Dr Steffen Bollmann1,2, Dr Oren Civier2,3, Aswin Narayanan1,2, Prof Markus Barth1,2, Prof Tom Johnstone2,3
1The University Of Queensland
2Australian National Imaging Facility
3Swinburne Neuroimaging, Swinburne University of Technology
Researchers require a diverse collection of tools to analyse data and answer their research questions. Scientific software relies on specific libraries leading to dependency conflicts between different tools and difficulties in installing these. Researchers struggle tremendously to run their analyses on adequate hardware and it is very challenging to move analyses between computing platforms due to the setup work required – ultimately limiting interoperability and reproducibility.
We developed a modular analysis ecosystem, and applied it first in the field of neuroimaging. The first module consists of a continuous integration system using github actions to automatically build various software containers. Our second module provides wrapper scripts that transparently integrate these containers into any existing workflow. The third layer downloads the containers on demand and manages them to keep the system lightweight, and the final layer provides a lightweight Linux desktop accessible via a browser that runs on any operating system.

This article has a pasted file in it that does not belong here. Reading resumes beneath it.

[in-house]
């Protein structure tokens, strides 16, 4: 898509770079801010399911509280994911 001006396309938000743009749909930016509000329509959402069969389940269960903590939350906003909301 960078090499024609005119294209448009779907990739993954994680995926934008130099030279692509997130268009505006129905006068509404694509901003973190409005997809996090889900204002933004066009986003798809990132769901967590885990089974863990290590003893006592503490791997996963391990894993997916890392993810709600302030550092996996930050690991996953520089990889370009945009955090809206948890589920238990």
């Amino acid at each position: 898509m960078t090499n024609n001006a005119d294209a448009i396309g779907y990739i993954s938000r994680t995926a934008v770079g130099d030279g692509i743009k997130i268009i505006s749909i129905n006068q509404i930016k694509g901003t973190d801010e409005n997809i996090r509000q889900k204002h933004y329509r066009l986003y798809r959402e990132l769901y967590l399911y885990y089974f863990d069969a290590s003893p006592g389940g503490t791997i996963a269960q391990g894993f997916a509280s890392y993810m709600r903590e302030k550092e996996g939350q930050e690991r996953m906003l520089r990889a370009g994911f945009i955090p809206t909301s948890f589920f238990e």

Our solution (https://github.com/NeuroDesk/) enables researchers to use any software with any dependency on any operating system. Moreover, as it does not require any installation or specific hardware, it lowers the barriers for entry for less-technical users, while still permitting to scale the analysis at later stages.
We developed a scalable and interoperable way of running various scientific tools on any compute platform accessible to researchers, such as Nectar, the Characterisation Virtual Laboratory (CVL) or the Australian Imaging Service (AIS) XNAT. We are planning to extend our framework to other domains, such as electrophysiology.
Dr Steffen Bollmann is a national imaging facility fellow for 7T human MRI at the Centre for Advanced Imaging at the University of Queensland. Utilizing high performance computing and deep learning, he develops new methods for quantitative susceptibility mapping and population anatomy modeling with the goal to understand iron and myelin contributions of the MRI signal. He obtained a bachelor’s degree in biomedical engineering at the Ilmenau University of Technology, followed by a Masters degree in biomedical engineering & bioelectromagnetism. Following this, he completed a PhD utilizing fMRI and spectroscopy in ADHD at the Neuroscience Centre Zurich and ETH.